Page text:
"Humanism in schools and living with difference" was the
subject of Harrow Humanists monthly meeting in January 2016 in which
we were joined by a Religious Education teacher from one of the local
The main issues seem to be:
1. Should RE be on the national curriculum, on a par with other humanities
2. Should RE be renamed to include general ethics, philosophy, beliefs
3. Should GCSE include non-religious component and de-emphasise Christianity.
4. Should 'Collective Worship' be abolished.
5. There is a need to educate for a greater pluralistic understanding
6. Should there be 'opt-outs' for RE and 'Collective Worship'.
7. No religious instruction to be allowed during the school
There have been a number of independent reports relating to these issues
published in 2015:
- "A New Settlement: Religion and Belief in Schools" Linda
Woodhead and Charles Clarke
- "The Commission on Religion and Belief in British Public Life"
Chair: Baroness Elizabeth Butler-Schloss
- "RE for real - The Future of Teaching and Learning about Religion
and Belief" (a project within the Goldsmiths Religious Literacy
- "Collective Worship and Religious Observance in schools"
Arts and Humanities Research Council
It was agreed that the regulations governing both the teaching of RE
in schools and the assembly for an "act of collective worship"
are hopelessly out of date and not fit for purpose in 21st century Britain.
An act of collective worship which is of a mainly Christian character
is no longer appropriate in today's multiethnic and variably religious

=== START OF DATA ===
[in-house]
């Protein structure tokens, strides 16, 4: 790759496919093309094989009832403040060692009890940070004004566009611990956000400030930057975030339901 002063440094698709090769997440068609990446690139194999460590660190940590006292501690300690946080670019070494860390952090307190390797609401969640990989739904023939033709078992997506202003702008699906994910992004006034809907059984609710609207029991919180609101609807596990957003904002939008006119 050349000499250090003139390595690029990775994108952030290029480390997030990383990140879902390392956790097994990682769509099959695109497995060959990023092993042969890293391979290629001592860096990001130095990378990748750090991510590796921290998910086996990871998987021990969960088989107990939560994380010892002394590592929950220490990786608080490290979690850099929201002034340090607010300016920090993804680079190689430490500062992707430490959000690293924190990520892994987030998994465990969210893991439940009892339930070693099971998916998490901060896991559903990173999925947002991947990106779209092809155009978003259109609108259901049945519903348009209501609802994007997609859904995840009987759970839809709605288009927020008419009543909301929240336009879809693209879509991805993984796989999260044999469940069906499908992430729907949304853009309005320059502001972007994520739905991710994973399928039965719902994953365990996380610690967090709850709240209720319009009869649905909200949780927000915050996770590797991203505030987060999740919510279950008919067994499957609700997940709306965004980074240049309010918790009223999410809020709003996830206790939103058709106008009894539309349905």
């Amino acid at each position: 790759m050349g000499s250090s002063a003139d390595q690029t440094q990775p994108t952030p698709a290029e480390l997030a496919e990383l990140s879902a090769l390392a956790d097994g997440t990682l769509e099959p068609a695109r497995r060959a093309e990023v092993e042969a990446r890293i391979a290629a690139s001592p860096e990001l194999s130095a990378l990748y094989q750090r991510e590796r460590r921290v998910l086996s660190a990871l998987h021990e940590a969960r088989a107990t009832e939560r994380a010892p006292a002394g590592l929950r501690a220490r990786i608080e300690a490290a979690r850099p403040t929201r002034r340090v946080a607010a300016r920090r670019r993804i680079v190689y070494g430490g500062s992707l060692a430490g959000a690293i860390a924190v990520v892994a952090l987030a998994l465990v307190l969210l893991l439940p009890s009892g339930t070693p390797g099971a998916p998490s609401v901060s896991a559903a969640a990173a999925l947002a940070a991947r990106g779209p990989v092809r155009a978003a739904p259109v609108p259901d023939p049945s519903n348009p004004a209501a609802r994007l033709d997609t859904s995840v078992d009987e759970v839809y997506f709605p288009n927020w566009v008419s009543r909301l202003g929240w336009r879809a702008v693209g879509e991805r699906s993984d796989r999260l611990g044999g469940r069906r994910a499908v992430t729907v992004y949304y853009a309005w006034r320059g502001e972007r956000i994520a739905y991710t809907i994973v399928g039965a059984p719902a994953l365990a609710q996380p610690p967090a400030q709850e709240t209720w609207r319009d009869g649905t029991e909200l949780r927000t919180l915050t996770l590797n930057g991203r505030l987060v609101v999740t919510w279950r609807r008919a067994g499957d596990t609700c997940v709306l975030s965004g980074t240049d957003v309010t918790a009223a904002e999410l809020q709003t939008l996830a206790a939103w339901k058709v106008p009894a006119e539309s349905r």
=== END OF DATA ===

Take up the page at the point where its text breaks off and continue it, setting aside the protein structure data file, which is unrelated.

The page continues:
population and it should be abolished. In practice it has already largely
been replaced in many schools by a non-denominational time for reflection
on various moral and ethical issues. With such an inclusive type of
assembly there would be no need for pupils to have a right of withdrawal.
The term Religious Education is too narrow to encompass the greater
literacy and pluralistic understanding of both religious and other beliefs
needed in today's society and it should be replaced by Philosophy, Religion
and Ethics (or some similarly inclusive terminology). The current timetable
allocation of one hour a week is inadequate to enable the encouragement
of a questioning and analytical attitude and proper discussion of the
history and current status of the various religious and non-religious
beliefs such as Humanism (which should also be included in the GCSE
It is absurd that RE is the only subject mandatory for all children
to study but which is taught according to locally agreed curricula of
a variable standard. It should have similar status to other "Humanities"
and a National Curriculum which is taught in all types of schools which
receive state funding, including so-called faith schools, but with a
degree of flexibility to suit particular local circumstances. It is
inappropriate for there to be any instruction in, or proselytising for,
particular religions during the school day so that the right of withdrawal
from RE (Philosophy and Ethics) lessons should become unnecessary.